03
08/2019

Riding the Pipe Mountain Coaster

The Canadian Bucket List is a big fan of unusual rides. Like cycling between trees in a forest canopy, ziplining between mountains and waterfalls, or ice-canoeing across the St Lawrence. I’d heard about Revelstoke’s Pipe Mountain Coaster for some time, and finally had the opportunity to drive up from Vancouver to this mountain town, transit hub and ski resort this summer. The first alpine coaster was unveiled in 1997, taking advantage of existing ski resort facilities to attract summer visitors. Essentially, the pipe is a single metal track that twists and turns down the mountain. Riders hop into a go-kart like contraption, strap in, and let gravity do the rest. A braking mechanism sits between your legs like a joystick, allowing you to slow yourself down if it gets a little too intense. As for safety, the contraption limits the maximum speed, so you won’t exceed 42 km/hr, which is, trust me, plenty fast enough. Revelstoke Mountain Resort installed its 1.4 kilometre-long Pipe Mountain Coaster in 2016, and it has quickly become a must-do attraction in the region. So much so that line-ups get pretty intense during the big summer holidays, with a computerized numbered waiting system ensures you don’t have to hang around in a queue all day without losing your place. But does the ride deserve a place on our national bucket list?

Rain was forecast the day my family arrived at the base of the Revelstoke Mountain Resort, and the Pipe Mountain Coaster doesn’t operate in rain. Or high wind. Fortunately, the clouds remained high enough to enjoy the view of the Columbia River from mid-mountain, if not to continue on the gondola to the top of the fog shrouded ski hill. Given its popularity, it’s not surprising to find a slick system in place for Coaster riders. You pull a numbered ticket (like a deli counter), scan your ticket, and take the fully enclosed gondola to mid-mountain. Once there, a monitor informs which numbers are called for the line-up. They can process about 100 riders an hour. Fortunately for us, there wasn’t any line-up whatsoever this grey Friday morning, which meant we could leisurely stroll up for the briefing, and strap into a yellow cart. Riders must be at least 8 years old to pilot their own cart, but it’s no problem to put younger kids between your legs providing they’re at least 93cm tall (just under the height of my three-year old son). I climbed into the mechanism with my six-year-old daughter who shares my tendency (that is, a need) for speed. A green light and attendant signalled we’re clear to go, so I pushed the joystick brake forward allowing gravity to slowly slide us down to the…..whooooooa!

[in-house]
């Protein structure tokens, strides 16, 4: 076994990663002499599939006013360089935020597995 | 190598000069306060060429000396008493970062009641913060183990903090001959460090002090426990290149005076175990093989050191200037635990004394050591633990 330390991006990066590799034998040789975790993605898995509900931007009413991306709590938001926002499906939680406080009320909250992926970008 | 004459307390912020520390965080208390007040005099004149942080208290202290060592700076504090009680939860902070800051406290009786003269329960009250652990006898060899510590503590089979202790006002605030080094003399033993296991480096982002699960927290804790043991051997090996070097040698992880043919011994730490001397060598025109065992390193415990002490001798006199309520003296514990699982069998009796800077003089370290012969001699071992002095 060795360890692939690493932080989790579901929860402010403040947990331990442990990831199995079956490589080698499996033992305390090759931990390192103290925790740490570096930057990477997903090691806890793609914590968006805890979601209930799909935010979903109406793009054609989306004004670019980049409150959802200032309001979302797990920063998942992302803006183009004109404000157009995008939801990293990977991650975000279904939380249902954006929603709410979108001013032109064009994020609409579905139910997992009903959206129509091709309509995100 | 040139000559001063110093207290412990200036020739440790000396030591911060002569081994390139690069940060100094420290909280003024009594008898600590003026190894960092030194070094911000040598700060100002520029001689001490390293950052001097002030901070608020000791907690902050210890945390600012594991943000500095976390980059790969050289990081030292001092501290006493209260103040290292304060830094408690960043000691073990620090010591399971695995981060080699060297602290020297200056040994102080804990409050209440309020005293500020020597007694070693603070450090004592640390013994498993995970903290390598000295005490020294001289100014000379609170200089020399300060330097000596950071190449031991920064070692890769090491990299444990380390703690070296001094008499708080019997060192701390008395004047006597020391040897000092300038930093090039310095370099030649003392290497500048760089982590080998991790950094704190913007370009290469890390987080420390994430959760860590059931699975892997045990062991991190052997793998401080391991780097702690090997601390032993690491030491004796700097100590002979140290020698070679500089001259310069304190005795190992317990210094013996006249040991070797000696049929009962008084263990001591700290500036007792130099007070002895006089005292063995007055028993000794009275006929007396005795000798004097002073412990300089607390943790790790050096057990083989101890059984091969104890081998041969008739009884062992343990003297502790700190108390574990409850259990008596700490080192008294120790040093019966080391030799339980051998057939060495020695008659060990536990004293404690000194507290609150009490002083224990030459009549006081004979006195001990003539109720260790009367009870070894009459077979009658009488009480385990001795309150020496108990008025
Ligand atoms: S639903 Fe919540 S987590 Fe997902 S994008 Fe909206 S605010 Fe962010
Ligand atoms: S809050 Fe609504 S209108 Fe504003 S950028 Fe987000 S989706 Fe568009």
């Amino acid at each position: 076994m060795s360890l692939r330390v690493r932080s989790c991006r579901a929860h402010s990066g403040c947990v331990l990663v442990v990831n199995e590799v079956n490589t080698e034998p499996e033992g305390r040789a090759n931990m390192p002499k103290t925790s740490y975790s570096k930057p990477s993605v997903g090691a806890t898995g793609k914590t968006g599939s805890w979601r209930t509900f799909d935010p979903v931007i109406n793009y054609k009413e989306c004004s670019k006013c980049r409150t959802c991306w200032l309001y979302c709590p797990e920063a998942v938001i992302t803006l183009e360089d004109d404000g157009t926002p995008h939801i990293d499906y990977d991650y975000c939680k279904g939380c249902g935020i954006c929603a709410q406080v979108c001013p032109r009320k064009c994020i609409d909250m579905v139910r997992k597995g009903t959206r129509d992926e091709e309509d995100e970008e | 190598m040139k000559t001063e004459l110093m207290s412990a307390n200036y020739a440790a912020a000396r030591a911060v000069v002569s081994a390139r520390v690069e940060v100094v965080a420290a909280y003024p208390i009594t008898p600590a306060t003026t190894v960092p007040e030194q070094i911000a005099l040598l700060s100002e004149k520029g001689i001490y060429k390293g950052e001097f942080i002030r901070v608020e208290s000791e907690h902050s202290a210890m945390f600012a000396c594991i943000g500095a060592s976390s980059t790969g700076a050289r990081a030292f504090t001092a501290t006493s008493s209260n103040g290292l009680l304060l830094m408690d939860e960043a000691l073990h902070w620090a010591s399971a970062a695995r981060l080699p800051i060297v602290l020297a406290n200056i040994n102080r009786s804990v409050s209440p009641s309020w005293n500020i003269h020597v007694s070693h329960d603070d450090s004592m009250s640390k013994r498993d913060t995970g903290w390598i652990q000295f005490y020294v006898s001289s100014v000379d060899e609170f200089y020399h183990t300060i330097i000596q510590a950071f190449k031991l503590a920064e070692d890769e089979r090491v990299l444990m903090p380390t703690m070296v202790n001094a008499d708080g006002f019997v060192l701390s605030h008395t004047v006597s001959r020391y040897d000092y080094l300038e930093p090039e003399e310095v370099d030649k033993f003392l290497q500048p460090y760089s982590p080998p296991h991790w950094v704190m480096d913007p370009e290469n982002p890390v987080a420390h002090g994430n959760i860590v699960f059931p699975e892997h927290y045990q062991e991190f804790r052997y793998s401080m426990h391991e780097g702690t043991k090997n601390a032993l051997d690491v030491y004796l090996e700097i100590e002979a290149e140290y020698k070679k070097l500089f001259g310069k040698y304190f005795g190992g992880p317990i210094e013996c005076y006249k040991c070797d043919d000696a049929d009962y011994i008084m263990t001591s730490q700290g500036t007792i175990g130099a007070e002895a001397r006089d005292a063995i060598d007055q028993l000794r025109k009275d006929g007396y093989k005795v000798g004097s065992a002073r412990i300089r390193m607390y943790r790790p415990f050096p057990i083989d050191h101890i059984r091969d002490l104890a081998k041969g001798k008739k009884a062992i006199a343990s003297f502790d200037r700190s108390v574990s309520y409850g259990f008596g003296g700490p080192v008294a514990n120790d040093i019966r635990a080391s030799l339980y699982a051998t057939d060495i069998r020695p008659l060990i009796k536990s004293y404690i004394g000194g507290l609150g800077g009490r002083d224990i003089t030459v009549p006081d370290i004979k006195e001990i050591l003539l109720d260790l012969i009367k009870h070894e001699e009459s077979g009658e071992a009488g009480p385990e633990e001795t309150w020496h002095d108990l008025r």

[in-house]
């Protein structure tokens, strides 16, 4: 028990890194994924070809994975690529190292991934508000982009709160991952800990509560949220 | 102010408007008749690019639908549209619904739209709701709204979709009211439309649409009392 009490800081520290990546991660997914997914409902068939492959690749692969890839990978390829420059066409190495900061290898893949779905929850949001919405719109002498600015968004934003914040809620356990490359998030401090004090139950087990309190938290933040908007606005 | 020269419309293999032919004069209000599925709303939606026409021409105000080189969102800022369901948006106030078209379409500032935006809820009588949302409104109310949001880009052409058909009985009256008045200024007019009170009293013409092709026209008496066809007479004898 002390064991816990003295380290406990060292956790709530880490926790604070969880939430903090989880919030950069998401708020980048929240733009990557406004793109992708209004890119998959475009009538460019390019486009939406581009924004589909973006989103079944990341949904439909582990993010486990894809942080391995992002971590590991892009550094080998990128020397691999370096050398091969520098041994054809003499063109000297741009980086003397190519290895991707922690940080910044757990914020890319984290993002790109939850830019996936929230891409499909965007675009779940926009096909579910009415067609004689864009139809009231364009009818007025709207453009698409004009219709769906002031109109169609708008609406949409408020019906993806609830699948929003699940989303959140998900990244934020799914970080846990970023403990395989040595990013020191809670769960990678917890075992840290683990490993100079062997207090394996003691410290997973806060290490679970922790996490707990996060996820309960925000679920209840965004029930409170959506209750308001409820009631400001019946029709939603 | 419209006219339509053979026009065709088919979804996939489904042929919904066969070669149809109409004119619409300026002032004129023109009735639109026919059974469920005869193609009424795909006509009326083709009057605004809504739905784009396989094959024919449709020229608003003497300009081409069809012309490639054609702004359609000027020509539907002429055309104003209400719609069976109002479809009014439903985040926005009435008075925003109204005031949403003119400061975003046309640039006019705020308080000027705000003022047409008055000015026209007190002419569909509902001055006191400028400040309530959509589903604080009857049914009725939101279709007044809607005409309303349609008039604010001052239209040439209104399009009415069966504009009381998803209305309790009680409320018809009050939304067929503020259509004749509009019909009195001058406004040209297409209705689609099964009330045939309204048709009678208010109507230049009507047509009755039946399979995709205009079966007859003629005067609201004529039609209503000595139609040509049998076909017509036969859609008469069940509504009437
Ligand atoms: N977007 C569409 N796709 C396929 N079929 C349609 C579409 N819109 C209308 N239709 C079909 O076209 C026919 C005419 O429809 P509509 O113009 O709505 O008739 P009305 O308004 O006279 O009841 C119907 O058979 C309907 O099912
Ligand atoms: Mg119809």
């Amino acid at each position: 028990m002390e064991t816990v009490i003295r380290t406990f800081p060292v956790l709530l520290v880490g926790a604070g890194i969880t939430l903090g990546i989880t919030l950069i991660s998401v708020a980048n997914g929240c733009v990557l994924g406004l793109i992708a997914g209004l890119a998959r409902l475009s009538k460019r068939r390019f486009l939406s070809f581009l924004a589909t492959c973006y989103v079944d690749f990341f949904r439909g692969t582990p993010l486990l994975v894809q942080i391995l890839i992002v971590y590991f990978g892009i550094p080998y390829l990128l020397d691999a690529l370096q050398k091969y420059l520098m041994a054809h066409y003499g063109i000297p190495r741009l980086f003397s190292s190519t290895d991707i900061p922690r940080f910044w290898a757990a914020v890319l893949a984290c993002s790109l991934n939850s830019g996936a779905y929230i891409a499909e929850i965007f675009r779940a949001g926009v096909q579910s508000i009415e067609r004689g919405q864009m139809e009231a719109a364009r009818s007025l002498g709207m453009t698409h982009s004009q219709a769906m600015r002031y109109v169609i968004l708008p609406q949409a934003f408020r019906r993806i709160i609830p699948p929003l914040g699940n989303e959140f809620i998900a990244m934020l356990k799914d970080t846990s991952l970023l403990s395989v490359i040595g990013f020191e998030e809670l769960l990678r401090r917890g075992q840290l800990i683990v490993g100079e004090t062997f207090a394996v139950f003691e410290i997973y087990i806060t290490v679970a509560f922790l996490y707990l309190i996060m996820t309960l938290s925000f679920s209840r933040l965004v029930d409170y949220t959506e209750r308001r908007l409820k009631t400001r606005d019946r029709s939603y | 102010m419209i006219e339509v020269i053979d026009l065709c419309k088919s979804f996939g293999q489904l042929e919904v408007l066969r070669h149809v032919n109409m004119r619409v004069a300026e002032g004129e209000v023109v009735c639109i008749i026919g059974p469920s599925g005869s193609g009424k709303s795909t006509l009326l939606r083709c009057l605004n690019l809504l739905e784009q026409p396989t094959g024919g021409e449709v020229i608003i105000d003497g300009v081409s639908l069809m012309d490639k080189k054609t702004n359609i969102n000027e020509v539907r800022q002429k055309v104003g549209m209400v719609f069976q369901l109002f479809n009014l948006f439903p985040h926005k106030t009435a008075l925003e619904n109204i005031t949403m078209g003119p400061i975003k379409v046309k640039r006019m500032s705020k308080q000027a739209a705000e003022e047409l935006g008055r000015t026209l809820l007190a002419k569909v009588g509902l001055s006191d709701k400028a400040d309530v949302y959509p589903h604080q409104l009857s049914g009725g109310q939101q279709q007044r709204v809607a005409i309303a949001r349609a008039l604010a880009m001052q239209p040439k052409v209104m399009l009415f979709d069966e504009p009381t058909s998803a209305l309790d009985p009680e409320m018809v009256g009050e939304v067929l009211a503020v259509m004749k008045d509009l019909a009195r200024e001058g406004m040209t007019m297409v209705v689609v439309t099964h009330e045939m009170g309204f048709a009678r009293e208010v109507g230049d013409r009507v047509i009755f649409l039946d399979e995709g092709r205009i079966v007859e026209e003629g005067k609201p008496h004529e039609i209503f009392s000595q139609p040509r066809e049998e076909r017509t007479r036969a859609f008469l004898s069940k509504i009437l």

The coaster glides effortlessly along the track, screaming into a metal tunnel and dipping down with enough force to feel it in your stomach (but not terrify a six year old). Given the narrow track, it feels like it shouldn’t be as safe as it is, and part of the thrill is trusting the work of the Montana-based engineers who clearly know what they’re doing. The track banks hard left and right, and on our first run, I’m using the brake because it feels like we’ll go flying off the rails. There’s a few terrific twists and with enough speed I definitely felt some G force. I intended to time how long it took to get to the bottom but never got to it because I was having way too much fun getting there. We eventually pop out of the trees for a long straight descent to the ending line. I brake the cart and gently come to a stop. My daughter has a huge smile on her face and says only one word: “Again!”

The carts are sent to the top on the same gondolas as passengers, and though it’s starting to fill up with passengers, we don’t have to wait too long for our sophomore ride on the coaster. An elderly lady is nervously waiting behind us. I tell her she can control her speed, and not to worry, it’s perfectly safe! This time, my daughter and I agree not to brake at all and just go full tilt. My thighs are slamming against the sides of the cart and we basically scream all the way down. We’re still high fiving when the lady behind us comes to the finish line with a big smile on her face. “That was fun!” she says! I should hope so, because the Pipe Mountain Coaster has just been added to The Great Canadian Bucket List.

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